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      Chronic disease in a digital health environment

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          Abstract

          Although we know that there are benefits to individual patients from electronic data, the next potential, and potentially the biggest, benefit will come from the technologies known as big data, machine learning, and artificial intelligence. Harnessing the potential of computers to sift through large amounts of data will result in the possibility of generating insights into individual patients, and into whole populations, predicting the risk of hospital admission for an individual, or tracking influenza epidemics to prepare adequate responses. Once the data are reliable, recorded in a computer-interpretable way, new horizons will open.

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          Most cited references 22

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          Major causes of death among men and women in China.

          With China's rapid economic development, the disease burden may have changed in the country. We studied the major causes of death and modifiable risk factors in a nationally representative cohort of 169,871 men and women 40 years of age and older in China. Baseline data on the participants' demographic characteristics, medical history, lifestyle-related risk factors, blood pressure, and body weight were obtained in 1991 with the use of a standard protocol. The follow-up evaluation was conducted in 1999 and 2000, with a follow-up rate of 93.4 percent. We documented 20,033 deaths in 1,239,191 person-years of follow-up. The mortality from all causes was 1480.1 per 100,000 person-years among men and 1190.2 per 100,000 person-years among women. The five leading causes of death were malignant neoplasms (mortality, 374.1 per 100,000 person-years), diseases of the heart (319.1), cerebrovascular disease (310.5), accidents (54.0), and infectious diseases (50.5) among men and diseases of the heart (268.5), cerebrovascular disease (242.3), malignant neoplasms (214.1), pneumonia and influenza (45.9), and infectious diseases (35.3) among women. The multivariate-adjusted relative risk of death and the population attributable risk for preventable risk factors were as follows: hypertension, 1.48 (95 percent confidence interval, 1.44 to 1.53) and 11.7 percent, respectively; cigarette smoking, 1.23 (95 percent confidence interval, 1.18 to 1.27) and 7.9 percent; physical inactivity, 1.20 (95 percent confidence interval, 1.16 to 1.24) and 6.8 percent; and underweight (body-mass index [the weight in kilograms divided by the square of the height in meters] below 18.5), 1.47 (95 percent confidence interval, 1.42 to 1.53) and 5.2 percent. Vascular disease and cancer have become the leading causes of death among Chinese adults. Our findings suggest that control of hypertension, smoking cessation, increased physical activity, and improved nutrition should be important strategies for reducing the burden of premature death among adults in China. Copyright 2005 Massachusetts Medical Society.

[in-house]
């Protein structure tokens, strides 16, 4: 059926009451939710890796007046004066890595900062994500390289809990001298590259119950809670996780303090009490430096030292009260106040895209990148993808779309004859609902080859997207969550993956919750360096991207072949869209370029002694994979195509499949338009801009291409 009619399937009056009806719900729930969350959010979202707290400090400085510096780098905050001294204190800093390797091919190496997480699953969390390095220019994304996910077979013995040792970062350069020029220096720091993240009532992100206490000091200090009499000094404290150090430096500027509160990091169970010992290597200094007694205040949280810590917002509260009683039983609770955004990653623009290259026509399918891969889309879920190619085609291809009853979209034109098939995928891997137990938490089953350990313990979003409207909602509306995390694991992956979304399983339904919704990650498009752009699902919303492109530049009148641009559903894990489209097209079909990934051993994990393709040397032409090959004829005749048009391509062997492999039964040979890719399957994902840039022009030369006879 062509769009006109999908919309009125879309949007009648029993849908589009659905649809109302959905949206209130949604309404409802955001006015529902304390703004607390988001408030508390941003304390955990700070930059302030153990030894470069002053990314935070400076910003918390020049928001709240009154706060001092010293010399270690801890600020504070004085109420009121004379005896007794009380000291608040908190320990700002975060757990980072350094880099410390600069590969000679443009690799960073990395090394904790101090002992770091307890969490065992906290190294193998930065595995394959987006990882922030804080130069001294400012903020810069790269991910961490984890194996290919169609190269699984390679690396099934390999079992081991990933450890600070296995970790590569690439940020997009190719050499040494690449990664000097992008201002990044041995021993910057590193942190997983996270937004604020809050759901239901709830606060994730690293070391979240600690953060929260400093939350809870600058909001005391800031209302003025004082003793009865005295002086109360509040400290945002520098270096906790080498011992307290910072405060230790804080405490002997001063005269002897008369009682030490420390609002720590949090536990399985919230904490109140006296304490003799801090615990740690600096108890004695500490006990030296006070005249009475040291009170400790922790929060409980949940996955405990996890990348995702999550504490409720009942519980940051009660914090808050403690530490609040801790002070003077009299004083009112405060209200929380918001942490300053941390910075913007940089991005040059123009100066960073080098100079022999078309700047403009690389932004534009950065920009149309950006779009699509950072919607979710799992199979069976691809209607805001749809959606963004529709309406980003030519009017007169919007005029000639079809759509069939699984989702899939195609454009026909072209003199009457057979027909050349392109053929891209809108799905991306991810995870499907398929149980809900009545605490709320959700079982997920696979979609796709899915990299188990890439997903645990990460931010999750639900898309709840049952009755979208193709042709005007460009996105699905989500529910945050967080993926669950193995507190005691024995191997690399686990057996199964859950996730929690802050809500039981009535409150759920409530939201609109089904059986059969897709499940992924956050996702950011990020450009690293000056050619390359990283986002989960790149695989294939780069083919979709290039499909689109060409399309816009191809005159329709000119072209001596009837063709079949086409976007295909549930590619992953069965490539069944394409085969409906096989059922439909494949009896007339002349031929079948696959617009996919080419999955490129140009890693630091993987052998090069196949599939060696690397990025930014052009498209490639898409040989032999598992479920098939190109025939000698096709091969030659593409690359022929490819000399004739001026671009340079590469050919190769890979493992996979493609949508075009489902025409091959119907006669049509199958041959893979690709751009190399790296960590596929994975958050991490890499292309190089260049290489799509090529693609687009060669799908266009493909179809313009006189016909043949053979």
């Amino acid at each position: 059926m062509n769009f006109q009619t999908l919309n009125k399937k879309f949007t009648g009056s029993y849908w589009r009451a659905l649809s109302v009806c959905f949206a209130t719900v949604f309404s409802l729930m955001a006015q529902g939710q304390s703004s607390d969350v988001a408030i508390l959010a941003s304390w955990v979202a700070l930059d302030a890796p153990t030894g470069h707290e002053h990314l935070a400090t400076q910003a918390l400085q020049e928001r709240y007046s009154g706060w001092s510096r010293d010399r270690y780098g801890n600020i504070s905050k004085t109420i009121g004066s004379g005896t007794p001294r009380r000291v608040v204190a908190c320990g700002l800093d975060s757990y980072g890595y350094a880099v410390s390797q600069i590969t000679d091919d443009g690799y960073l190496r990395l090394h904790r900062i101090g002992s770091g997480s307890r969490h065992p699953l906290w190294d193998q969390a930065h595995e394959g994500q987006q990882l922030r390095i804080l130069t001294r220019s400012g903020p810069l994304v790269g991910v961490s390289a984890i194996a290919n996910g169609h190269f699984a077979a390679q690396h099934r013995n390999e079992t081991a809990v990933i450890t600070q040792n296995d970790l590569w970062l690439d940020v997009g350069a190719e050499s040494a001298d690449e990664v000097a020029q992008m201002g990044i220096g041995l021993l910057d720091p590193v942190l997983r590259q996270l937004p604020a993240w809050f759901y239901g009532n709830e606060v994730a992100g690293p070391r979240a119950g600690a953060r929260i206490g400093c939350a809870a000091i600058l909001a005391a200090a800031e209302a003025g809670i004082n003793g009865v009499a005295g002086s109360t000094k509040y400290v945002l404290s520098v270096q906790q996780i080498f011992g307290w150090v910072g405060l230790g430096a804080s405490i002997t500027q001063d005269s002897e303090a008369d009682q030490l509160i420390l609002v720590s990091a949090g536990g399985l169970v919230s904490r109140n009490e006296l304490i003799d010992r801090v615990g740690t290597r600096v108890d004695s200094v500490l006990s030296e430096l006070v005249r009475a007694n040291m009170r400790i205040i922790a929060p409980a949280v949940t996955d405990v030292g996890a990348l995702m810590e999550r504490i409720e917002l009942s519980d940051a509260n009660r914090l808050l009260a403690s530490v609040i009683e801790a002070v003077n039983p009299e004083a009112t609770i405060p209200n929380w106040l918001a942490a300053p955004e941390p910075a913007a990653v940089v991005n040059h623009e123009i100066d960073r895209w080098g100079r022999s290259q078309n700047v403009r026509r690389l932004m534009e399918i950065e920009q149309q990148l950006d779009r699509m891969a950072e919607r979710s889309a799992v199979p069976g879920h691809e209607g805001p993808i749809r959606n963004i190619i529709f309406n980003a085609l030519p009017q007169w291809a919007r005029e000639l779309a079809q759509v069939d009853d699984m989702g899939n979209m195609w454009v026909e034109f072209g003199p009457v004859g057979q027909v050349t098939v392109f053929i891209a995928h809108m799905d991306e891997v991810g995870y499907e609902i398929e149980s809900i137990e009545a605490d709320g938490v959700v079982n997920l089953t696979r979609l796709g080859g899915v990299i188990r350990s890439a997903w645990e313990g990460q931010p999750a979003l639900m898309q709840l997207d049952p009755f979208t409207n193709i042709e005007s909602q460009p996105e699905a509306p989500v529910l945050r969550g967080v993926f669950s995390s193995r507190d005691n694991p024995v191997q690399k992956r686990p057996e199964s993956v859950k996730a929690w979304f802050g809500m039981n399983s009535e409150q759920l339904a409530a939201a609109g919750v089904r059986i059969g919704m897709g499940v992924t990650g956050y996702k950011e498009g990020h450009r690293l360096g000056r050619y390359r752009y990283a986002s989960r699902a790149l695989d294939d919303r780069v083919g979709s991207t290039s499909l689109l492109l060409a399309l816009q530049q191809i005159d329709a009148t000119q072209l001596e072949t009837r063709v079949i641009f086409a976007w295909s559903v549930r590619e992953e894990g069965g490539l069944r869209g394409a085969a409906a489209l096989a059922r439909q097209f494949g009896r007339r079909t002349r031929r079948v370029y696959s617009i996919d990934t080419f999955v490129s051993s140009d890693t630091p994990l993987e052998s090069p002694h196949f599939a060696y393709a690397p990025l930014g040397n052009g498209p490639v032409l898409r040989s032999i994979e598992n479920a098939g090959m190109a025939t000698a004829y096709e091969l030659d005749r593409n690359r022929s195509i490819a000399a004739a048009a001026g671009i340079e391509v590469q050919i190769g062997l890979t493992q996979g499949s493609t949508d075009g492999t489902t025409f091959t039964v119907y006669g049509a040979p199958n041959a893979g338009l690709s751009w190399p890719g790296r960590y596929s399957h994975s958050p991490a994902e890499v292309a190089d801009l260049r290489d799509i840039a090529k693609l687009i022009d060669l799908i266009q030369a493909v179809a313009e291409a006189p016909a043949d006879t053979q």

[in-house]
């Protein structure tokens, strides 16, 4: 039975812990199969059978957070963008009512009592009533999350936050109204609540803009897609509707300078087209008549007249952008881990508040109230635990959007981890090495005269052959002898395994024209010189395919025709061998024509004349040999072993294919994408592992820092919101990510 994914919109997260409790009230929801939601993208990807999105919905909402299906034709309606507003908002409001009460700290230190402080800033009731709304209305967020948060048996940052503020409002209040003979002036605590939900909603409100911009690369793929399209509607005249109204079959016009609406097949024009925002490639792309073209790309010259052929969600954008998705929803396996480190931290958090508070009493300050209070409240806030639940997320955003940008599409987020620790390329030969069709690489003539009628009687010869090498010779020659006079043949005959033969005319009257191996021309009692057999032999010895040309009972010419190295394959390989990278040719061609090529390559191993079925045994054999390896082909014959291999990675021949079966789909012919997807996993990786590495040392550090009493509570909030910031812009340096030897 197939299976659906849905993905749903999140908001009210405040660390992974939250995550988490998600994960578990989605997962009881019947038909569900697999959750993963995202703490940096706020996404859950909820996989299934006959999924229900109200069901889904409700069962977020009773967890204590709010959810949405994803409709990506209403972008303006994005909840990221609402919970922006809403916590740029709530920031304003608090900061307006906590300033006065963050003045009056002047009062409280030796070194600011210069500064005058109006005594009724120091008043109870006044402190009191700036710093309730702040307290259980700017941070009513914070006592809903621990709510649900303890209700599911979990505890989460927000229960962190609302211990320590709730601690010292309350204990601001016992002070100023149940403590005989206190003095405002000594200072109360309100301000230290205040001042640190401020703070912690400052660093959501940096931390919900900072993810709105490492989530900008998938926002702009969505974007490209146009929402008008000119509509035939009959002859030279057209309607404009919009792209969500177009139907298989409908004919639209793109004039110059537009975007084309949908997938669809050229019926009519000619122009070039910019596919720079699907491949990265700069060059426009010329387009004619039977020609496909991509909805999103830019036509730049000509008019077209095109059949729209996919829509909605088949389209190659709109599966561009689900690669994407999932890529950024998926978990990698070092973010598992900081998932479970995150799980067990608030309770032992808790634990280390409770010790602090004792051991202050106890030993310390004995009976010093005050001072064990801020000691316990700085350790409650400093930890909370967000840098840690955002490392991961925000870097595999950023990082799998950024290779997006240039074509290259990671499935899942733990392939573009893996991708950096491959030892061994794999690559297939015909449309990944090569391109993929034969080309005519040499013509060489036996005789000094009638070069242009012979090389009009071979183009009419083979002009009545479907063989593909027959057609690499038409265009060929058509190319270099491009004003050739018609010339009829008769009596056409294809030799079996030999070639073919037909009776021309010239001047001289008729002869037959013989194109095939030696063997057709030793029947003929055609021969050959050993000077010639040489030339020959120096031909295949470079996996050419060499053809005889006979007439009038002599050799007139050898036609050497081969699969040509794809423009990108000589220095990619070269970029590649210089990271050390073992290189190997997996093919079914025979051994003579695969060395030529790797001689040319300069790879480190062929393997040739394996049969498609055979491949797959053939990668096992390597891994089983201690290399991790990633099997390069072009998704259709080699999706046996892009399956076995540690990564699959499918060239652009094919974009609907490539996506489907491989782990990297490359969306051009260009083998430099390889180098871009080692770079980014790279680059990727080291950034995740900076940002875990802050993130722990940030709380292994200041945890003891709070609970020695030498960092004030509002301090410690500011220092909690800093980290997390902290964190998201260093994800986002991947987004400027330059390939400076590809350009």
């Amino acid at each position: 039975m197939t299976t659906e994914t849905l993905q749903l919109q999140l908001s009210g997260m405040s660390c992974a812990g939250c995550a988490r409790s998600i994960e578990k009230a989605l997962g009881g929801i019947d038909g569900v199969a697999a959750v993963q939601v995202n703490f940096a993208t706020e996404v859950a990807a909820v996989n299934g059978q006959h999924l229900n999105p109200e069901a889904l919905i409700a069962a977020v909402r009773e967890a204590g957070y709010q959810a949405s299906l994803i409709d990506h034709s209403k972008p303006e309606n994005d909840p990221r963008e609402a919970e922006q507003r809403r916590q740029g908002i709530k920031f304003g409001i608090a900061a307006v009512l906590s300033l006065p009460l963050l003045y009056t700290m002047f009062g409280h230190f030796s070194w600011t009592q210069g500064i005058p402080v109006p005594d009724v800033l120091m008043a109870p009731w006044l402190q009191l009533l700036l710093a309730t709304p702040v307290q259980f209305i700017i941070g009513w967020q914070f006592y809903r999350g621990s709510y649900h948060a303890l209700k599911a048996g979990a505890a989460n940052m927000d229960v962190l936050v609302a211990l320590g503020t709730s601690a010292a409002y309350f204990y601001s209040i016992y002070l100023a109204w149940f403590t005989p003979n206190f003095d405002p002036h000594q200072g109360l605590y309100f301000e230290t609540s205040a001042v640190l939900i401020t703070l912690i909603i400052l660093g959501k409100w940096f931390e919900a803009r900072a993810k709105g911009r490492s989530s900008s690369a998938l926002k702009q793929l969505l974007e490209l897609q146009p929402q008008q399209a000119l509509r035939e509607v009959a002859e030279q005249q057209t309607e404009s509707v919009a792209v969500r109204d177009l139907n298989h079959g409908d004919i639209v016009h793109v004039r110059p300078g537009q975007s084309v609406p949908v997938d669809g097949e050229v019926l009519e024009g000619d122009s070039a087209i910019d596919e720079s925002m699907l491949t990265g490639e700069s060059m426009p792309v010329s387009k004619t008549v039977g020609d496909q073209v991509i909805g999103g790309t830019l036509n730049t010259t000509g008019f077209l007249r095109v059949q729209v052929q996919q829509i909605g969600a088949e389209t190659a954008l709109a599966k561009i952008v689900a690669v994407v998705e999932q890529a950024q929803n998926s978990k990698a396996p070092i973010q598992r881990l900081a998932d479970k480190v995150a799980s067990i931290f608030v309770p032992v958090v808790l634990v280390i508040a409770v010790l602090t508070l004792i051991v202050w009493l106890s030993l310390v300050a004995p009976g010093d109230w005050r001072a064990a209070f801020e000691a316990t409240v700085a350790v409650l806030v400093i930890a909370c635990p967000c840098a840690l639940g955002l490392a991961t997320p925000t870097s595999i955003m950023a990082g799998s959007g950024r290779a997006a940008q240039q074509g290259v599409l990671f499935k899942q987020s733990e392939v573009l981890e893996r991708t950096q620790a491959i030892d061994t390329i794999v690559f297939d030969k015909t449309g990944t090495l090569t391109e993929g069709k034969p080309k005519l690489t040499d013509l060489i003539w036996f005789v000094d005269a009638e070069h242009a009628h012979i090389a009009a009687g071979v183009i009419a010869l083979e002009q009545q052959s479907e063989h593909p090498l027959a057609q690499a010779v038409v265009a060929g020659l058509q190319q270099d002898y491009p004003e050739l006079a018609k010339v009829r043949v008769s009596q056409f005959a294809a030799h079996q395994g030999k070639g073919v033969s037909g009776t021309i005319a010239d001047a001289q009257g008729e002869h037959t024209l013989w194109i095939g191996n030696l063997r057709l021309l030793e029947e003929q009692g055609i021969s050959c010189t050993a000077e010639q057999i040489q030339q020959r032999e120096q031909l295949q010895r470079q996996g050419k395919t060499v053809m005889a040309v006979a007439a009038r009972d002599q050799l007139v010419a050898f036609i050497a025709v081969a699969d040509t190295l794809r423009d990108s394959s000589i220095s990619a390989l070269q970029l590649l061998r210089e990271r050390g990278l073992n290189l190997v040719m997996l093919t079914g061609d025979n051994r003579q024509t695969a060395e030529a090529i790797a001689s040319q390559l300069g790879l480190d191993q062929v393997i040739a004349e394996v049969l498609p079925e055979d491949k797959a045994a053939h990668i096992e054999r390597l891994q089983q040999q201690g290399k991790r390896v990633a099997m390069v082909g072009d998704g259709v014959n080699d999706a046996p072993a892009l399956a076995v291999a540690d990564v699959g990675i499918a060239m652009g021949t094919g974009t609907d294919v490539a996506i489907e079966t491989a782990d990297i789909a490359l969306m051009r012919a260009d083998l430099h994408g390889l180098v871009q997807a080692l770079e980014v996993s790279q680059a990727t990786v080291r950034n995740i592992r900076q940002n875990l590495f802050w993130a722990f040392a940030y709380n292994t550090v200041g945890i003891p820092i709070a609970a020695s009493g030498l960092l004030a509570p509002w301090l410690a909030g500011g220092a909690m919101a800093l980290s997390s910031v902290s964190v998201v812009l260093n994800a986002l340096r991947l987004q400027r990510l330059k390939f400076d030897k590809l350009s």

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            Prevalence of cardiovascular disease risk factor in the Chinese population: the 2007-2008 China National Diabetes and Metabolic Disorders Study.

             Gang Zhao,  Jie Liu,  Pu Ge (2011)
            Cardiovascular disease (CVD) is now the most prevalent and debilitating disease affecting the Chinese population. The goal of the present manuscript was to analyse cardiovascular risk factors and the prevalence of non-fatal CVDs from data gathered from the 2007-2008 China National Diabetes and Metabolic Disorders Study. A nationally representative sample of 46 239 adults, 20 years of age or older, was randomly recruited using a multistage stratified design method. Lifestyle factors, diagnosis of CVD, stroke, diabetes, and family history of each subject were collected, and an oral glucose tolerance test or a standard meal test was performed. Various non-fatal CVDs were reported by the subjects. SUDAAN software was used to perform all weighted statistical analyses, with P < 0.05 considered statistically significant. The prevalence of coronary heart disease, stroke, and CVDs was 0.74, 1.07, and 1.78% in males; and 0.51, 0.60, and 1.10% in females, respectively. The presence of CVDs increased with age in both males and females. The prevalence of being overweight or obese, hypertension, dyslipidaemia, or hyperglycaemia was 36.67, 30.09, 67.43, and 26.69% in males; and 29.77, 24.79, 63.98, and 23.62% in females, respectively. In the total sample of 46 239 patients, the prevalence of one subject having 1, 2, 3, or ≥4 of the 5 defined risk factors (i.e. smoking, overweight or obese, hypertension, dyslipidaemia, or hyperglycaemia) was 31.17, 27.38, 17.76, and 10.19%, respectively. Following adjustment for gender and age, the odds ratio of CVDs for those who had 1, 2, 3, or ≥4 risk factors was 2.36, 4.24, 4.88, and 7.22, respectively, when compared with patients with no risk factors. Morbidity attributed to the five defined cardiovascular risk factors was high in the Chinese population, with multiple risk factors present in the same individual. Therefore, reasonable prevention strategies should be designed to attenuate the rapid rise in cardiovascular morbidity.